Photo Streams are an awesome feature of OSX via iPhoto or Aperture and through iOS. With “regular” Photo Stream, the last 1000 photos you’ve taken on your iOS device are pushed up to the cloud as a short term backup (take photo 1001 and the first photo vanishes). If you turn on Photo Stream in Aperture or iPhoto those same photos come whooshing down to your desktop for safe keeping. I love this feature. I’ll take a photo with my iPhone, wait a few seconds and then go to my Mac to tweet it out. It’s awesome. But you probably know all that. Either you’re like most of us and love it, or you’re like George from Tulsa, Jim Sewell or Kim Landwehr and haven’t turned it on on purpose. Read More
So you’ve got your iPhone with you at dinner with Grandma and she starts telling one of her best stories and you’d like to record it. You can sit there with your phone or tablet in your hands for the length of the story while you record her, but that’s annoying. You try to prop your device up against a water glass, but then you have to use the salt shaker to keep it from sliding.
What if you had a tripod and mount so small, so light and so flexible that they were easy to have with you all the time? Enter Square Jellyfish. They have some really innovative solutions to the problem of needing a tripod but not wanting to carry one around because they’re big and bulky and heavy. I’ve been testing a few of their solutions for phones and small tablets. Read More
I have something really wild and crazy change to announce about Podfeet.com. I have been inching up on this idea, and I finally started executing it. Ok, problem to be solved first, right? For coming up on 9 years next month I’ve done a GIANT blog post every week, usually on the order of 5000 words a week. No one does this, right? But I’m writing the script of the show anyway so why not let people have it to read if they like? There’s a couple of problems with this. Let’s take this week when Linda Gousha wanted to send out to her user group a link to Bart and my notes about the Heartbleed problem? She couldn’t do it because she only had a link to the entire show. I did go in and create what’s called an anchor link, which links to a specific spot on a page, but they’re a pain in the neck to create so I rarely do them.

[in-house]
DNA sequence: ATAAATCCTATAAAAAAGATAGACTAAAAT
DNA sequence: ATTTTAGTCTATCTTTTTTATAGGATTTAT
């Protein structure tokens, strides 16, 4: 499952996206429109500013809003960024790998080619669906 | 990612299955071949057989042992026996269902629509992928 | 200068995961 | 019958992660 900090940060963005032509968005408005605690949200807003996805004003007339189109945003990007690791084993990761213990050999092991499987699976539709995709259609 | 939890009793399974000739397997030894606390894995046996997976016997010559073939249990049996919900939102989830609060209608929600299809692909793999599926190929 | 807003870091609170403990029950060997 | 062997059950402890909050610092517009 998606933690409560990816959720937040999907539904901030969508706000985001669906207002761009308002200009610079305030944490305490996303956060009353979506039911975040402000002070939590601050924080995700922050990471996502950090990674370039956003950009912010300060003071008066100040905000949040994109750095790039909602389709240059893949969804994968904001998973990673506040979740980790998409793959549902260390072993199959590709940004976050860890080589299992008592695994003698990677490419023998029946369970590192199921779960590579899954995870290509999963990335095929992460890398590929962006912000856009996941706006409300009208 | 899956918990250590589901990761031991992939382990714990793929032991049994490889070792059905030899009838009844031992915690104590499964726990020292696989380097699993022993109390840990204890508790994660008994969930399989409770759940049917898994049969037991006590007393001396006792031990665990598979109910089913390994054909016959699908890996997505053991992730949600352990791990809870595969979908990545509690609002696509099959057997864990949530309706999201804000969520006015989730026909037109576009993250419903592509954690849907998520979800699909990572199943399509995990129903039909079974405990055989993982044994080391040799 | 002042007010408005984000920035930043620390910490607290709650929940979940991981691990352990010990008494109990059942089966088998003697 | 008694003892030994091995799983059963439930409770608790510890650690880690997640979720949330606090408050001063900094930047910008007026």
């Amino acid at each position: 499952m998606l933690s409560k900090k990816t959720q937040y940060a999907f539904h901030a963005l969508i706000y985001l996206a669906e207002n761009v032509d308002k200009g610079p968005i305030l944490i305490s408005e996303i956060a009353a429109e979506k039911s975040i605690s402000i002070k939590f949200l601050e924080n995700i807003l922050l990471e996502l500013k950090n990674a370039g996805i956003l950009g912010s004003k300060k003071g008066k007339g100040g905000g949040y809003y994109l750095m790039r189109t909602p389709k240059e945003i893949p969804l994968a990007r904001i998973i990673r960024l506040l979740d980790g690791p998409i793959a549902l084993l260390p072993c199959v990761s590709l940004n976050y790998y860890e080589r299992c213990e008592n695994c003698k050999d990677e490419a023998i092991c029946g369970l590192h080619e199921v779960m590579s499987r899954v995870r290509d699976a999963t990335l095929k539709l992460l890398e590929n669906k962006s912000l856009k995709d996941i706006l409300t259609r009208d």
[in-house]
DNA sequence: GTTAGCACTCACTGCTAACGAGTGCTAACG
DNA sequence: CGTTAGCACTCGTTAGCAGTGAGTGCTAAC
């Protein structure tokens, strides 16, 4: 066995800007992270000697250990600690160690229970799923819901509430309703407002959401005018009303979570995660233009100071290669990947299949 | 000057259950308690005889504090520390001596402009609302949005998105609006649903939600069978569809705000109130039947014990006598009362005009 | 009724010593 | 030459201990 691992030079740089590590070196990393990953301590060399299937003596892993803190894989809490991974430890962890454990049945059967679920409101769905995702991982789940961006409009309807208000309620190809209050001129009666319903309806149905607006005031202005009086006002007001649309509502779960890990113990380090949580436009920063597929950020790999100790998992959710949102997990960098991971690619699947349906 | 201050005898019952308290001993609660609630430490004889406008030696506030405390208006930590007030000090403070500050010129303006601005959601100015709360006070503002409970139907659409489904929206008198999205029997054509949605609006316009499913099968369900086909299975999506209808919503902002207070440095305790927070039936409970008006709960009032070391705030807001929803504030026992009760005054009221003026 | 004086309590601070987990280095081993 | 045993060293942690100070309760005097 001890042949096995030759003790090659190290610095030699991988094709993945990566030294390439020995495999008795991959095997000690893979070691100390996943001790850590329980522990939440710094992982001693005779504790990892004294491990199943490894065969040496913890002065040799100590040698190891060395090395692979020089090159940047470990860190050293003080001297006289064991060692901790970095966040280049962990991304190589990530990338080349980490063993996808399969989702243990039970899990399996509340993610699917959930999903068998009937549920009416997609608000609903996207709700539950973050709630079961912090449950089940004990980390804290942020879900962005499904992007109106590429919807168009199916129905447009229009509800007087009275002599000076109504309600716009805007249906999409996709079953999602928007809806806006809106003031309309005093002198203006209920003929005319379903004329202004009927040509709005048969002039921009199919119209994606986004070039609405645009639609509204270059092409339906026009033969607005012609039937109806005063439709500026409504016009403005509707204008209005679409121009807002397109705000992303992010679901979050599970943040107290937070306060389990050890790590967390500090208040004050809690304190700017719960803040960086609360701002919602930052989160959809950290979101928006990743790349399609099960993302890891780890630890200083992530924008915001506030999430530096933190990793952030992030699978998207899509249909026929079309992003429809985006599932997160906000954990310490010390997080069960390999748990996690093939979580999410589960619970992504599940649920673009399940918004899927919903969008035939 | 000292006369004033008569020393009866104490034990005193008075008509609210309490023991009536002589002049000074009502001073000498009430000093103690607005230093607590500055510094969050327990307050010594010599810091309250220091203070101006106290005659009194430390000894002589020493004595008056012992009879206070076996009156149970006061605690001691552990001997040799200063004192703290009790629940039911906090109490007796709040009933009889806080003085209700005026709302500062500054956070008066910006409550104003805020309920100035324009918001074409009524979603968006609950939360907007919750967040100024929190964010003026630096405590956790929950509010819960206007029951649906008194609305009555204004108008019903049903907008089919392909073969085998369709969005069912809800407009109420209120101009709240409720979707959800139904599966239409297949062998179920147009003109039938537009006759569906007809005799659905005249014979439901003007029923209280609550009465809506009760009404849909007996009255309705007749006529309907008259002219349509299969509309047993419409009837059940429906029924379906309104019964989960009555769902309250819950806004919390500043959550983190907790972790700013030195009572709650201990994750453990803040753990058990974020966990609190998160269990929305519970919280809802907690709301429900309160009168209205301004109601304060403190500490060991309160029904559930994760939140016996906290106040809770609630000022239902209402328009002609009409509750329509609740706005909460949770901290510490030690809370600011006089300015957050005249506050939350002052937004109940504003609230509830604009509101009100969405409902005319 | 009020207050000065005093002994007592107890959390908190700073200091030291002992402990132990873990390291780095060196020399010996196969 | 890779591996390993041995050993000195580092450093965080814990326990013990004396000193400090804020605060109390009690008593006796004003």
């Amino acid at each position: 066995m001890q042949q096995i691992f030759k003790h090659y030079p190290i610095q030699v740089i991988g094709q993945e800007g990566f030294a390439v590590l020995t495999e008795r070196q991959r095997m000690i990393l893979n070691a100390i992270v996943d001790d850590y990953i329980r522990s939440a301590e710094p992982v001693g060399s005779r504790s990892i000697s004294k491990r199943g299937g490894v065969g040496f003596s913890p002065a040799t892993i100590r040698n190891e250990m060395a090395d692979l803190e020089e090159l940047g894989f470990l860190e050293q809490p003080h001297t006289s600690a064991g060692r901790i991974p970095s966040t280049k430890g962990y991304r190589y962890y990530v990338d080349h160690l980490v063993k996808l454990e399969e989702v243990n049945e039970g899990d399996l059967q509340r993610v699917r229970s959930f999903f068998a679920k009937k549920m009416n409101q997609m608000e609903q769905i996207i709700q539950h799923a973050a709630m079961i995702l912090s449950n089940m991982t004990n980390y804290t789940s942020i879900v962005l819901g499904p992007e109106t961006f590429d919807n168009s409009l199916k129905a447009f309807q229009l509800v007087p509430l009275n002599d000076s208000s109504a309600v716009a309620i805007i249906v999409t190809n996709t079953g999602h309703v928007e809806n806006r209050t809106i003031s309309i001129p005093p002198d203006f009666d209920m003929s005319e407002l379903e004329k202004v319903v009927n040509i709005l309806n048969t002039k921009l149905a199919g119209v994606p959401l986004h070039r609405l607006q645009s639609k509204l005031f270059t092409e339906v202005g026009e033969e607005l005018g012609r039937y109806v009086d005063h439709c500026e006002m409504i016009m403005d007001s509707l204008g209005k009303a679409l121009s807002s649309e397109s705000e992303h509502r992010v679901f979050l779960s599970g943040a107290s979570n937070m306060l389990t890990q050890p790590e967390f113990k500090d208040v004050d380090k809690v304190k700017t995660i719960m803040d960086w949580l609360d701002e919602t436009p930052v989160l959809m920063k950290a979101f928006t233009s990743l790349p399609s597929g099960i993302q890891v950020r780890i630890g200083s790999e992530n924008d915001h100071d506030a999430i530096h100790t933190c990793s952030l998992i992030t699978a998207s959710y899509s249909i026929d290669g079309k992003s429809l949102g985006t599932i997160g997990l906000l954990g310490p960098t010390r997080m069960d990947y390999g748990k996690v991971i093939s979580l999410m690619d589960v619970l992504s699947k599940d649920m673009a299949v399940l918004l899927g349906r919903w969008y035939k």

If I or a listener does a review of a product, it’s hard for the vendor to link to it directly, again because it’s a giant blog post and their couple of paragraphs are piled in with everything else. Last week I gave a tip to the Mac Geek Gab, and I heard Dave Hamilton say, “I hope Allison does a blog post on this because I’d like to link to it.” Well of course my tip was already on podfeet.com, but buried within a giant blog post about 28 different things.
I write all week long and often have short articles done mid-week, so why not let people who like to read, read them in bite-sized chunks instead of piling through 5000 words all at once? There is one group of people for whom this might be a disappointment, and that’s the people who actually like to read along with the blog and click links as they’re listening to the show. Now this group will have to bounce around on the blog finding each article I’m afraid. I suspect that it’s not a huge percentage of the audience though…I hope?
Steve and I talked this through and we thought about actually surveying you guys to see what you think, but that would have taken, like, time and energy and stuff, so we didn’t. I decided to just pull the trigger and start doing it this week! I think this might actually attract more readers to the blog if it’s more like a “normal” blog with short form reviews and such.
Now the good news is that if you’re an audio listener only, you won’t see any change at all to the show, so I think this will only be a good thing. I’d love some feedback on the new changes even if it’s “constructive criticism”.